Within moments of introducing herself, Cassidy gazed in dismay. Squaring her shoulders, she studied the situation analytically. Okay, the smaller one was Tessa, and the larger one was Remi. She was positive of that before it was pointed out to her. Once the ponytailed daycare employee removed them from the mats in their play pen, they settled down and gave her a curious exam. Were they missing their mommy? Were they wondering why she was here instead of Cindy?

Another employee told her about their recent escapades and yet another brought out their stuff. Endless stuff. Toys, beds, clothing, food, snacks, where did it all end? She would have to put the top up on the convertible. Two bouncing ponytails helped her take it all to the car, both offering their condolences for Cindy. Cassidy could see Cindy had been a favorite mom at Happy Days Daycare.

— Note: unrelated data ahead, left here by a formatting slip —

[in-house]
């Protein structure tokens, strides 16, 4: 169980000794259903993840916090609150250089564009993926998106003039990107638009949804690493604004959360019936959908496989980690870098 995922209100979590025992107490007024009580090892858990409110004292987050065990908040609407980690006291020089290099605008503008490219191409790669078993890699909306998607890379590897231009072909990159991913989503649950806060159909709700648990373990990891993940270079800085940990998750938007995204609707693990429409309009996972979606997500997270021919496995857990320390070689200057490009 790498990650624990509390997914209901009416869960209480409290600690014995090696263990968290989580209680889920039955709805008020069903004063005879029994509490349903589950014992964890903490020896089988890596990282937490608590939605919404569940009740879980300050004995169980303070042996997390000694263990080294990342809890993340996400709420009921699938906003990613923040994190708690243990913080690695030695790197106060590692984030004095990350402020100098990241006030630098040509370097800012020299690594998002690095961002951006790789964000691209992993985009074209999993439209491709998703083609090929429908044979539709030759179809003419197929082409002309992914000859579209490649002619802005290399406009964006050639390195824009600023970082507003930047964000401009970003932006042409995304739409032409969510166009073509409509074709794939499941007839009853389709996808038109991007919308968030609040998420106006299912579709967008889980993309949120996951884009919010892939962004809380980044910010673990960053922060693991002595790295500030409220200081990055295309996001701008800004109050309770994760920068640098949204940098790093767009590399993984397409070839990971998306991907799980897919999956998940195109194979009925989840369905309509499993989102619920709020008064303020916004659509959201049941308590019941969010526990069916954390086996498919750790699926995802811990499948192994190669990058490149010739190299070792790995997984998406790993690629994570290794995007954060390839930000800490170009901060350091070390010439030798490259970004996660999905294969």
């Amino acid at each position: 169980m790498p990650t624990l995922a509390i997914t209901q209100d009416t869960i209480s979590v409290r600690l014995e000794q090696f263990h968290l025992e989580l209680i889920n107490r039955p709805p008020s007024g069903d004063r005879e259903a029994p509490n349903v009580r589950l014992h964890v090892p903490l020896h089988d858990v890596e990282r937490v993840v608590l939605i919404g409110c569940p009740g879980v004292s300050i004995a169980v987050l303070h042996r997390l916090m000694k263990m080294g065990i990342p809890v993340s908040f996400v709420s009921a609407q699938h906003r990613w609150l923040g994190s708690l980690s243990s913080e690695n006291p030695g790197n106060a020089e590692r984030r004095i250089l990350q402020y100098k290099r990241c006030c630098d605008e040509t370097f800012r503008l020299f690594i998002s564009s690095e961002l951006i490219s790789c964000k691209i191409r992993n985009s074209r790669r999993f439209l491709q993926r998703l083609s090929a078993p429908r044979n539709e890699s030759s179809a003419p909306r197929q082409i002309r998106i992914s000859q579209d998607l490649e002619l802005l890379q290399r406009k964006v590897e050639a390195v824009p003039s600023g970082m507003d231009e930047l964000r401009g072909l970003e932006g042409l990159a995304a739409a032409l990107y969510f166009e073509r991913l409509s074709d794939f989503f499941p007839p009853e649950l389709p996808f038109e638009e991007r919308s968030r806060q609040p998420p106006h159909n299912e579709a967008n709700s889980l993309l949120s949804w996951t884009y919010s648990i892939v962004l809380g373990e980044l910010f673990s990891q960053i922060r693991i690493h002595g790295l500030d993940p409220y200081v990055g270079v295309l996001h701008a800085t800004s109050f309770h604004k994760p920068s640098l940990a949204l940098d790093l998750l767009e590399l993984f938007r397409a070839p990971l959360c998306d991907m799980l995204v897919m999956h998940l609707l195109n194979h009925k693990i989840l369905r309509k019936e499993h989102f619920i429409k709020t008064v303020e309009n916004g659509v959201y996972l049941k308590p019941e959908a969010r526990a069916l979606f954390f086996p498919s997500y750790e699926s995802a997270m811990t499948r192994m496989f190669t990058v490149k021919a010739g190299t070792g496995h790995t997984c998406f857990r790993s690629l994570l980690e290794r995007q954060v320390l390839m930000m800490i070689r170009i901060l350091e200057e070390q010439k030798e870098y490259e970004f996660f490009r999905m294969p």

She filled the BMW’s trunk with as much of their stuff as she could, cramming more in the narrow back space. That left only the front seat for Tessa and Remi. She cringed as she pictured the mess they were going to make on the upholstery and glass.

Watching the Ponytails kneel and give final hugs and kisses to Tessa and Remi, and their own eager interactions, Cassidy was struck by how little attention she ever paid them. These were the loves of Cindy’s life and she knew next to nothing about them. Did that make her a bad sister? Or as Karen put it, a bad auntie?

“Okay, guys, let’s go,” she said, holding the passenger door open for them. She shook hands with the Ponytails, thanked them for their excellent care and assured them she would fill in for Cindy the best she could. Leaving the deafening thunder of Happy Days in her rear view, she glanced at the two subdued dogs huddled on her seat.